Indirect or direct restorations can make a tooth look or function better. The methods are what differ for these two procedures. Severity, location, and damage type determine the suitable option for you. Ultimately, the final decision lies with your dentist, but independent research is a good start before contacting your dentist.
What are Direct Restorations?
Direct restorations are manufactured and finished inside the mouth. A direct approach, like this one, eliminates the need for a dental laboratory. Generally, direct restorations are done in a single consultation and don’t require provisional or temporary restorations.
Fillings are made of silver amalgam or composite resin. These are the most popular direct restorations available. Fillings are, as the name suggests, used to fill cavities that have developed due to tooth decay. Your dentist will extract the decayed tissue and prepare the tooth. Once finished, the dental materials are inserted into the cavity, formed, and cured. Your tooth will return to its standard form by the end of the visit. It is possible to resume regular activity without limitation after this visit.
If your tooth is chipped or cracked, it can be repaired with composite resin generally used in fillings. Dental bonding is a treatment also called composite bonding or cosmetic bonding. The bonding material is mounted, molded, and cured in one sitting. Some veneers are also made from composite resin.
What are Indirect Restorations?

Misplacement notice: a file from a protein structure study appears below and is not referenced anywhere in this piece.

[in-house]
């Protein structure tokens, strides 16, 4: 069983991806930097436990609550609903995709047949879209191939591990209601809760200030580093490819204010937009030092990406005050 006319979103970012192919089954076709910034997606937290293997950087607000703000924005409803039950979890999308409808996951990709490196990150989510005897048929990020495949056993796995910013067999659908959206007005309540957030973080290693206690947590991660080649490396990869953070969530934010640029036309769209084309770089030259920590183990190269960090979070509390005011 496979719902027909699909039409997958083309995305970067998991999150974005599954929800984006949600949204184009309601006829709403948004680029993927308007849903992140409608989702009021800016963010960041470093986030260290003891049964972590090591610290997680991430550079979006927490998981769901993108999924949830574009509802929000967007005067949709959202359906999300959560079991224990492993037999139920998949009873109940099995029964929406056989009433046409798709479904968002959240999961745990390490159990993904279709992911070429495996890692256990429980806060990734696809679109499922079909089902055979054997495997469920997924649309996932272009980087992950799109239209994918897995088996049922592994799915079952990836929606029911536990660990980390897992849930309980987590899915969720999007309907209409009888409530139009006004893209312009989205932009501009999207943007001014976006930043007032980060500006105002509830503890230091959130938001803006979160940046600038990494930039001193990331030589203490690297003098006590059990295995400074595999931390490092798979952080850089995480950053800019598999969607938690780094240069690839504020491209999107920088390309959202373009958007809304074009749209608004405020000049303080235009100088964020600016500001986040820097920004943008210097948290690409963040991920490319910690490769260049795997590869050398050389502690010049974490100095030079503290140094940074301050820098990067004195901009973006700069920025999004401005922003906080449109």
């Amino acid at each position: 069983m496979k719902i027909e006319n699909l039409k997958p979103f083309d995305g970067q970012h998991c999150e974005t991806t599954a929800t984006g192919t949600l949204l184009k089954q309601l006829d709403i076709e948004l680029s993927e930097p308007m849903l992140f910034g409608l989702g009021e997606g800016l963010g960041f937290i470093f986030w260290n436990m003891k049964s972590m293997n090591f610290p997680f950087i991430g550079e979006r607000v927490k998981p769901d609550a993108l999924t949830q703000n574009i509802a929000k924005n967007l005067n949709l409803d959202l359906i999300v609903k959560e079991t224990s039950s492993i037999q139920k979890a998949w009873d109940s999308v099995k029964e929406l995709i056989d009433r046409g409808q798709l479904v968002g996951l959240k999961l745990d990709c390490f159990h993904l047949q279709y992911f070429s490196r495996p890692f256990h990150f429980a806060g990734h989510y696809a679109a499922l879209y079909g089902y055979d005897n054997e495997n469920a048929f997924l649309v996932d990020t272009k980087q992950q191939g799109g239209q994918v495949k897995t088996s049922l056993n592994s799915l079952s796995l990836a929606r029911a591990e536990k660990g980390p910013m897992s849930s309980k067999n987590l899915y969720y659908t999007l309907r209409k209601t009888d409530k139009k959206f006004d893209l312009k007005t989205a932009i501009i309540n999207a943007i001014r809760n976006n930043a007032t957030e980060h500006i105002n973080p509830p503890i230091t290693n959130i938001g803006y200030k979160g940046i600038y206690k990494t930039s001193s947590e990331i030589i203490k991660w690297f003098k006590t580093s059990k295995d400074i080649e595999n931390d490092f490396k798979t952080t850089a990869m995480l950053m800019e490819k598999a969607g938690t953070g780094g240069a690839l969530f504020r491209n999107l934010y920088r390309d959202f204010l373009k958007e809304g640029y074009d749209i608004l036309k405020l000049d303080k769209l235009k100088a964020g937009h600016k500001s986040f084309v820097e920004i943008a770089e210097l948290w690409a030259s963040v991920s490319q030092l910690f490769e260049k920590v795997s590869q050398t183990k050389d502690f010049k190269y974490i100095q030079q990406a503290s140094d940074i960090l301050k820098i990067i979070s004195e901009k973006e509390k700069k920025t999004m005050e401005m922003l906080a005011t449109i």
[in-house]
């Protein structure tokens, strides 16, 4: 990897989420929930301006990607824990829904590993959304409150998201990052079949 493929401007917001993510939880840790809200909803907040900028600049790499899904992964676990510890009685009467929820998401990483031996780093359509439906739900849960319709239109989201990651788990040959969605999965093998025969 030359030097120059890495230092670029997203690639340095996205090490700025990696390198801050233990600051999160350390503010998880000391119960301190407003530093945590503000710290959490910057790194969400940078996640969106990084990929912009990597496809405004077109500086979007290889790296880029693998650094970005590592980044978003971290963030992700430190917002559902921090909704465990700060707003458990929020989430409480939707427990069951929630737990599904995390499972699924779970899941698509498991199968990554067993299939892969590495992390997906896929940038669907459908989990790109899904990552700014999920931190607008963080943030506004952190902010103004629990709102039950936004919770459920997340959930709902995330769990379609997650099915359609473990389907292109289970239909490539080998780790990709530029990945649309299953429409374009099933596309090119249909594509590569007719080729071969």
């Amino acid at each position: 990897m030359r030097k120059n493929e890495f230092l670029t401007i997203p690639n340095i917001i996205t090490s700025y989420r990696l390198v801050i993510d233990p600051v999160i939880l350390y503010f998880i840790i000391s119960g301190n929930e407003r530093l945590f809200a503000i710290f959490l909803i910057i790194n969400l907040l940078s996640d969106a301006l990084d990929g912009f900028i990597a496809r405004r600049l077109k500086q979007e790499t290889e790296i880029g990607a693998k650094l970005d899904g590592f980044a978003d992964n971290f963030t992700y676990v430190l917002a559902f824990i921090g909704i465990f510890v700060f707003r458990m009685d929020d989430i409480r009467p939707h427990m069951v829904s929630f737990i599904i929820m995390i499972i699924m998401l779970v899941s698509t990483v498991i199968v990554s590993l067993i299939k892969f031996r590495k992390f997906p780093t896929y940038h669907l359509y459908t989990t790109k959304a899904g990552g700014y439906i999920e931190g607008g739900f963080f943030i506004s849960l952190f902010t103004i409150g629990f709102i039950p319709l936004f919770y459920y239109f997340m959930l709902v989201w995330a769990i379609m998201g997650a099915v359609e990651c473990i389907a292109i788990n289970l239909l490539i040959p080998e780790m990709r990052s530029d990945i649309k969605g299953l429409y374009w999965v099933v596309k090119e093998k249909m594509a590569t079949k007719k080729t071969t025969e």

An indirect restoration is created outside the mouth and mounted on the affected tooth. If the dentist has one, a dental laboratory or in-office milling device creates these restorations. Two appointments are needed for the following procedures:
- Crowns – Dental crowns are caps placed over the teeth to correct their shape or mask an injury.
- Dental bridges – A dental bridge replaces one or more missing teeth by permanently affixing a composite tooth to your natural teeth.
- Inlays – An inlay is made of gold, porcelain, or resin used to treat a cavity. An inlay is more significant than a filling and smaller than a crown.
- Onlays – Similar to partial crowns, these indirect restorations are made using impressions of damaged teeth. Instead of fillings, they are cemented in place and provide a more durable solution.
- Veneers – Veneers are thin layers of porcelain placed over teeth. Veneers are removable and not as durable as crowns since they aren’t bonded to the teeth permanently.
Your dentist will take moldings and prepare the tooth for the first appointment. The tooth is prepared by removing decayed or damaged tissue before the healthy tissue is reshaped. Some internal teeth might have to be removed to ensure the crown, inlay, onlay, or veneer fit correctly. This decision primarily depends on the type of restoration you’re getting.
Once the tooth is prepared, an impression or oral scan is taken to provide measurements for the dental lab. Indirect restorations can take weeks, so your dentist will list restrictions to protect the tooth. The restoration is tested to ensure it fits and bonds to the tooth at the second appointment.
Which Procedure is Right for Me?
Indirect restorations cover more surface area than direct restorations. An indirect restoration is also used to treat severe damage or decay. They are often made of materials that offer more protection. Indirect restorations also last longer since they’re made to handle the impact of chewing. Whether you opt for a direct or indirect restoration to restore a damaged tooth, your dentist can help you decide which procedure is better for your situation.